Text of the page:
- UCL experts review reports of primate mothers reacting to the death of their child
- They found evidence of ‘baby corpse carrying’ in 40 different primate species
- It was the most common and tall among the great apes and Old World monkeys.
- Researchers believe primates are able to learn about death over time
Primate mothers who have died of an infant are saddened to carry a corpse with them – up to months after the tragedy – a study has concluded.
Experts led by University College London (UCL) analyzed data from 409 reports of primate mothers reacting to the death of their young from 50 species.
The study observed ‘baby corpse carrying’ behavior in 80 percent of species – most prominently in great apes and Old World monkeys.
These species are also more likely to carry their dead babies for longer periods.
While scientists debate the extent to which primates are aware of death, the findings suggest that primates are mothers—or at least may learn about it over time.
Primate mothers who have died of an infant are saddened to carry a corpse with them – up to months after the tragedy – a study has concluded. Image: A mother baboon is seen carrying her dead baby with her in Namibia
According to Dr. Carter and his team, their study was limited by relying on uncontrolled reporting of death-related behaviors in primates.
To address this, they have created an online database – ThanatoBase – in which other researchers can submit their own observations.
The team hopes this will provide a more comprehensive look at how non-human primates handle death.
According to the researcher’s analysis, whether primates displayed infant corpse-carrying behavior was strongly determined by the species in question.
Primates such as lemurs that evolved long ago do not take their dead babies with them – and instead express their grief in other ways, such as repeatedly returning to the corpse or calling for their baby.
The team also found that younger mothers were more likely to carry their babies after death – and this behavior was more common in the wake of non-traumatic causes of death, such as illness, than traumatic ones, such as accidents or infanticide.
In the end, it appears that the amount of time mothers take to carry their child is related to the strength of the mother-infant bond.
In particular, infants were carried longer, dying at an early age, with a sharp decline when they reached about half the age.
“Our study indicates that primates may be able to learn about death in a similar way to humans,” said UCL paper author and anthropologist Alessia Carter.
‘It may take experience to understand that death results in a long-lasting “cessation of action”, which is one of the concepts of death that man possesses.
‘What we do not know, and will probably never know, is that primates understand that death is universal – that all animals, including themselves, will die.’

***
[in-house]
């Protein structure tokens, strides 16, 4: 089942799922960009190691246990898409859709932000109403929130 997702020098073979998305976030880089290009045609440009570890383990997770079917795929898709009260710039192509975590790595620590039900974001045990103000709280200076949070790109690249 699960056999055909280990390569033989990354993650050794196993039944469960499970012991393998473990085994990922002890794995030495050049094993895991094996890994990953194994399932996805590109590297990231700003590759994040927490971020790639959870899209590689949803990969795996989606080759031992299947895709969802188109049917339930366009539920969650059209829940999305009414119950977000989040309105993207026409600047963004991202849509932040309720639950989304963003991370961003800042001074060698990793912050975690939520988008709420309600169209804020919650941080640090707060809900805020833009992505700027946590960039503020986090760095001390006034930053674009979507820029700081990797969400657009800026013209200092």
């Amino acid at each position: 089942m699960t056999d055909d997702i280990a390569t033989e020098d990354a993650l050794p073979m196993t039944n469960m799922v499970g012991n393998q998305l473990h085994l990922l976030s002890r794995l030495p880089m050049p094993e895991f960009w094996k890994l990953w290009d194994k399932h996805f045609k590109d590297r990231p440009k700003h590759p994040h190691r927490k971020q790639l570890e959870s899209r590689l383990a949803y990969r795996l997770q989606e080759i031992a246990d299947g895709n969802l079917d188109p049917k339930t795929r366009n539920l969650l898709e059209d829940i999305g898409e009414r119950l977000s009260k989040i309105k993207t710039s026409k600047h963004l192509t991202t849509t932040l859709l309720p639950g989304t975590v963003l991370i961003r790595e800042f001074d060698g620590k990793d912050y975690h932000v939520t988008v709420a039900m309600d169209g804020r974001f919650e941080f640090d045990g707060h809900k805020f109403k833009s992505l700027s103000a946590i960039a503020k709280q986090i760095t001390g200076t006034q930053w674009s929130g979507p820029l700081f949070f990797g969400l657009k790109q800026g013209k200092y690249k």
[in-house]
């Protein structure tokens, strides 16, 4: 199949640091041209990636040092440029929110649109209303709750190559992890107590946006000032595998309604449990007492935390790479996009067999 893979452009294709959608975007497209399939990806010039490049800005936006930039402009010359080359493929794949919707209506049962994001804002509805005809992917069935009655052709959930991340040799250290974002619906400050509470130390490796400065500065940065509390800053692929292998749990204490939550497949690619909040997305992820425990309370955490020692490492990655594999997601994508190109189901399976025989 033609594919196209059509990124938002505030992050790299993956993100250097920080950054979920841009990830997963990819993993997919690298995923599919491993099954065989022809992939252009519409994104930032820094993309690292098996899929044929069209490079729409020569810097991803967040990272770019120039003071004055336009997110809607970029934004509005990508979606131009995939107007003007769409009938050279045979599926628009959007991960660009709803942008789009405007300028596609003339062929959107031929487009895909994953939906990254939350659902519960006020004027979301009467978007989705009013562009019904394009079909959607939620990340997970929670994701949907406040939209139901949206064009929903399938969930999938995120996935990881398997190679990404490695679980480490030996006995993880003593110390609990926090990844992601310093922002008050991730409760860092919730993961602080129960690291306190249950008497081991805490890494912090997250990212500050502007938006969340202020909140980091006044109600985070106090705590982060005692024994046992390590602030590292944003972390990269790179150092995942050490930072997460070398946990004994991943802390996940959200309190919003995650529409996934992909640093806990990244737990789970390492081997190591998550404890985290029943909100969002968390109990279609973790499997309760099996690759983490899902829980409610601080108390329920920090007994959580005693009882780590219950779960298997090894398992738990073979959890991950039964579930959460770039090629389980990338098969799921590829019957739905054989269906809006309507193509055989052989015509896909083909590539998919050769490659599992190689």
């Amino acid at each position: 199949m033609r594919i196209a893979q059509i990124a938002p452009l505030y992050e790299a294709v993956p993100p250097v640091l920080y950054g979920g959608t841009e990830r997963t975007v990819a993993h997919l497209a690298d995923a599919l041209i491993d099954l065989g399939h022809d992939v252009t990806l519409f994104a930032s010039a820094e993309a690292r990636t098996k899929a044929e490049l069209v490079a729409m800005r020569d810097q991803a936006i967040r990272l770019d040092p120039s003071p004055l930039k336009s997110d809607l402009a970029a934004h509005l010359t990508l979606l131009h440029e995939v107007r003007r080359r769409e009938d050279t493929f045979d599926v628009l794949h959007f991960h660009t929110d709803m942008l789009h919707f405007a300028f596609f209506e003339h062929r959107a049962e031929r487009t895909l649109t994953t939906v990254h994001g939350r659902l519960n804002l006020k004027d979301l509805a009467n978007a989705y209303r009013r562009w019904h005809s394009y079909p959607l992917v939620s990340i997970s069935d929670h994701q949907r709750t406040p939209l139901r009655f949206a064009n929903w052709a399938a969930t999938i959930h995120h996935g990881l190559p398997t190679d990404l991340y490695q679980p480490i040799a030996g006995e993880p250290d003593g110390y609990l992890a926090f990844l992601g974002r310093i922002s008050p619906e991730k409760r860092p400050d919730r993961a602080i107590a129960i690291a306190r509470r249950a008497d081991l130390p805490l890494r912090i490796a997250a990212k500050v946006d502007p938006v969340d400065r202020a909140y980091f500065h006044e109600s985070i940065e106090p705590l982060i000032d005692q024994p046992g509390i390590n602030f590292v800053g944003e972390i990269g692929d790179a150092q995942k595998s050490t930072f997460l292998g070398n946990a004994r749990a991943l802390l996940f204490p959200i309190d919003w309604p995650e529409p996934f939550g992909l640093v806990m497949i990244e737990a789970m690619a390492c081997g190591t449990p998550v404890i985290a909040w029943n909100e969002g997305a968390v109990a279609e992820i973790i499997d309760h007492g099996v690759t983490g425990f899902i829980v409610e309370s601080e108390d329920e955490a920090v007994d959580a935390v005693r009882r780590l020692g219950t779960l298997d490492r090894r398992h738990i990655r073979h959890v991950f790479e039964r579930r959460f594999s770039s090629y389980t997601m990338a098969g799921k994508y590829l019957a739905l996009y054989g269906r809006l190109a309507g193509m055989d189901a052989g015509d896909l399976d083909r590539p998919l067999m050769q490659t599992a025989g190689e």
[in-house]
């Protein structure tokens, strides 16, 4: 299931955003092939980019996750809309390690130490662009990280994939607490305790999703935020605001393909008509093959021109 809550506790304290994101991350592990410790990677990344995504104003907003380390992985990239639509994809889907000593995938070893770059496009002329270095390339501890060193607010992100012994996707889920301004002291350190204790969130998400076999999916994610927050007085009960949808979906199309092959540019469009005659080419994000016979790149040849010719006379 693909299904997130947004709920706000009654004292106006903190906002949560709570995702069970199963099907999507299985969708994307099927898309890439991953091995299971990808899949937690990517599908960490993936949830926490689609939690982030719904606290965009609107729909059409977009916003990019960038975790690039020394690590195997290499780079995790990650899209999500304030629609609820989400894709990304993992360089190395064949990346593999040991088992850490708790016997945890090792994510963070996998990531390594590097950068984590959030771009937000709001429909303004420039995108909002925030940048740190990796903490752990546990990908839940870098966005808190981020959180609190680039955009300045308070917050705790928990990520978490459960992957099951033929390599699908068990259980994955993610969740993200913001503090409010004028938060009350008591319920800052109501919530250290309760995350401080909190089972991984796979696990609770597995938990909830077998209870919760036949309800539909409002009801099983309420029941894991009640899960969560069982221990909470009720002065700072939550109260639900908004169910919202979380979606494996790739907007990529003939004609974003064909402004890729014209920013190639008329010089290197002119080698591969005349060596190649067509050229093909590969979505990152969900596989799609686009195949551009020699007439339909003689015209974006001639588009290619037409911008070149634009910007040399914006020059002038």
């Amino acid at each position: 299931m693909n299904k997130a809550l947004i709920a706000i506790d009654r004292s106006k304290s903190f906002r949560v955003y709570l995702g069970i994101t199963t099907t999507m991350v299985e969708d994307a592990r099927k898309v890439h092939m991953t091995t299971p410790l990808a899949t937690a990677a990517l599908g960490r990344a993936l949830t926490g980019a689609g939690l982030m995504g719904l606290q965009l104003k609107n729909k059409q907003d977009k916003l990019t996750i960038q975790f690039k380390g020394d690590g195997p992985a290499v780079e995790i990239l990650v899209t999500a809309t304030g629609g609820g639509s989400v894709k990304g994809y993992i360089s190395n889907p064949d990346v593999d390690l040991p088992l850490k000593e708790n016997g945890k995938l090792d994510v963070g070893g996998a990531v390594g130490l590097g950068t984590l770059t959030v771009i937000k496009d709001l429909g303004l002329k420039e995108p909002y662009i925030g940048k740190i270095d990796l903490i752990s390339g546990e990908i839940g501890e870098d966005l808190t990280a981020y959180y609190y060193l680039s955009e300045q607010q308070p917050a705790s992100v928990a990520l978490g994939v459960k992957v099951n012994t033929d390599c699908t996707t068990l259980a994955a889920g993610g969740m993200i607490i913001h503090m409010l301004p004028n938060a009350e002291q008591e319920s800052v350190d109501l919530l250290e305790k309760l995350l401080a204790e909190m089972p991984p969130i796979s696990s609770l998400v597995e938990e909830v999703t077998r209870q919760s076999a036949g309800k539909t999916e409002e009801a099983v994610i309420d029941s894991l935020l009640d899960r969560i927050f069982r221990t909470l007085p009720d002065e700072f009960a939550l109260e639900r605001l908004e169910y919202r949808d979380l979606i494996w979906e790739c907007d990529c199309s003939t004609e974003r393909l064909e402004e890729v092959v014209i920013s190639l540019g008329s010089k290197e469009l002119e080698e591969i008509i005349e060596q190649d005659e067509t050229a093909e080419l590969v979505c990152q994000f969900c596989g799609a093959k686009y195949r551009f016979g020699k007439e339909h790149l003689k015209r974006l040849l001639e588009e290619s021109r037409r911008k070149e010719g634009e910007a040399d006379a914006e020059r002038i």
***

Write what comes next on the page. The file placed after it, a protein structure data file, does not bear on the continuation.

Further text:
Dr Carter continued, “Our study also has implications for what we know about how grief is processed among non-human primates.”
‘It is known that human mothers who experience a stillbirth and are able to bear their child are less likely to experience severe depression, as they have the opportunity to express their bond. ‘
They concluded, ‘Some primate mothers may also need the same amount of time to deal with their loss, indicating how strong and important maternal bonds are for primates and mammals.
Experts led by University College London (UCL) analyzed data from 409 reports of primate mothers reacting to the death of their young from 50 species. Image: In a previous study, Dr. Carter and his colleagues spent 13 years following and observing a troop of Namibian Chakma baboons, during which they observed 12 cases of mothers carrying their dead babies – including miscarriages and two stillborn babies Contains – an example of which is a picture of
UCL’s paper author and anthropologist Alyssa Fernandez Fuyo said, ‘We show that mothers who are more tightly bound to their infant at death tend to carry the corpse longer, in which emotion probably plays an important role. .
‘However, our study also suggests that, through the experience of death and external cues, primate mothers may have a better awareness of death.’
This, she explained, can lead them to “decide” not to take their dead baby with them, even though they may still experience loss-making feelings.
‘We found that bonding, especially mother-infant bonds, probably make primates respond to death.
‘Because of our shared evolutionary history, human social bonds are in many ways similar to those of non-human primates. Therefore, it is likely that human mortuary practices and grief have their origins in social bonds.
‘The Thanatological’ [death related] Behaviors that we see in non-human primates today may have been present in early human species as well – and they may have transformed into various rituals and practices during human evolution.
‘More data are needed to enable us to further develop our understanding of how intimate behaviors related to death can be explained not only by bonding but also by related emotions and thus, Looks like human misery.’
The full findings of the study were published in the journal Proceedings of the Royal Society B: Biological Sciences.
how animals mourn their death
Various species have been observed to mourn their dead relatives and, in some cases, to behave like humans after the death of a mate.
elephants, for example, have been known to visit and smell dead companions, touch with their trunk, and repeatedly see a member of their group who has died.
This Vervet Monkey, present in a game reserve in South Africa, was seen carrying and grooming with him.